# Integration step too small for ODE equation Hello,

I'm using IntegrateODE to fit a binding curve in a titration experiment. The general solution for the differential equation with respect to the amount titrated is shown in the image. However, the integrator shows the following error: "integration step size has gotten too small", even when I don't have any parameters set for the error tolerance. I've also tried using different methods (\M=(1..3)) with a similar outcome.

I've been able to work around it by solving the product of the polynomials on the numerator that follows Mt and then multiply everything by Sum(betai * xj)2, but at the moment I'm limited to polynomials of degree 2 and 3 (j=2,3)

1) Does anyone have an idea on how to get around the "step size" issue so that I can leave the polynomial in its native form ?

2) I've been reading on how to implement matrices to solve this problem, but this has been a dead end so far. Does anyone know of a simple problem that uses matrices to fit partition functions of this type?

Thanks

Isaac H. iherrera wrote:

1) Does anyone have an idea on how to get around the "step size" issue so that I can leave the polynomial in its native form ?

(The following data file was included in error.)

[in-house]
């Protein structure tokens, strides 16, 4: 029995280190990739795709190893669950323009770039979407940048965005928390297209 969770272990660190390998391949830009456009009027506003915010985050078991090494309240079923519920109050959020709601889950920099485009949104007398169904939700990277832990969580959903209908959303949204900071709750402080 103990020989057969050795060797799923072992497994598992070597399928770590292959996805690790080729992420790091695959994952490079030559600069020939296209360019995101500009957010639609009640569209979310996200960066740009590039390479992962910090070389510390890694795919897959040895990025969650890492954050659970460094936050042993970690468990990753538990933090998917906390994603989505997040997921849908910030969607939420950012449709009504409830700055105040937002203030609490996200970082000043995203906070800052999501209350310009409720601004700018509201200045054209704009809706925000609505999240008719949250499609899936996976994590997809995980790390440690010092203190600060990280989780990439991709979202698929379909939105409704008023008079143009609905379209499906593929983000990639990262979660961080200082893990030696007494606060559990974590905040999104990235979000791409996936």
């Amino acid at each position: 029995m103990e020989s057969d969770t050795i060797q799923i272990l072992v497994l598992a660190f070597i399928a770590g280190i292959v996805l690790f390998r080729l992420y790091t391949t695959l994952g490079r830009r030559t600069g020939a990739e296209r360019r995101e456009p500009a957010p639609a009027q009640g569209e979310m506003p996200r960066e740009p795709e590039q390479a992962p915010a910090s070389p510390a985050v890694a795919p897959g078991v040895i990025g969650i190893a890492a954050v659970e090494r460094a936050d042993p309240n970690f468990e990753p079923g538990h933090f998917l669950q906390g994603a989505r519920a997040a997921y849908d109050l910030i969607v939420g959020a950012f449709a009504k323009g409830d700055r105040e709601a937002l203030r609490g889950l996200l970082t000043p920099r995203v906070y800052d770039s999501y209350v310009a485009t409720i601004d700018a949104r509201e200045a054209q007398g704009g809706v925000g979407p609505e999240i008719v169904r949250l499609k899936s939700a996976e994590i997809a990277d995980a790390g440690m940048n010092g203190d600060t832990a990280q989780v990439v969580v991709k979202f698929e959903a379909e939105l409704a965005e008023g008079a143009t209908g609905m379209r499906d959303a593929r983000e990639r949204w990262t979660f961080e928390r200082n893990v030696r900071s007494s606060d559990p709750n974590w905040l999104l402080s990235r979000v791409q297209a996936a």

It depends on exactly why the step size has gotten too small. Polynomials can be quite difficult to compute, since x^j can get very large or very small when X is even modestly different from 1. You may be having trouble with numerical stability, in which case the only solution is to find a more stable way to compute the polynomials, or you might have to use normalized values of x to keep them in a range around 1.

I can't tell if your system is stiff just by looking at the equation; if it is, it should have yielded to /M=3. My bet is on numerical instability.

If you can't make progress, you could send me an Igor experiment containing your code and commands to run IntegrateODE.

John Weeks
WaveMetrics, Inc.
support@wavemetrics.com
Thanks John,

I was able to obtain better results by normalizing like you mentioned. I divided two of the polynomials by x, so now I have x*(Sum(j*beta_j * x^(j-1)))^2 and Sum(j^2*beta_j * x^(j-1)) as part of my differential equation. This will allow me to implement a function for self generating polynomials in cases where j>3. I'll send you my experiment if I run into a dead end again.

My guess is that IntegrateODE doesn't handle well equations of the type dx/dy= 1/(1+g(x)/f(x)) when you can write a similar equation that looks like dx/dy = f(x)/(f(x)+g(x)).

iherrera wrote:
My guess is that IntegrateODE doesn't handle well equations of the type dx/dy= 1/(1+g(x)/f(x)) when you can write a similar equation that looks like dx/dy = f(x)/(f(x)+g(x)).

I don't think it's IntegrateODE that has the problem- it's just floating-point arithmetic on a computer. If g(x)/f(x) is very small, because of the limited resolution of digital floating-point numbers, you lose precision when you add it to 1. The alternate form may be more robust numerically.

John Weeks
WaveMetrics, Inc.
support@wavemetrics.com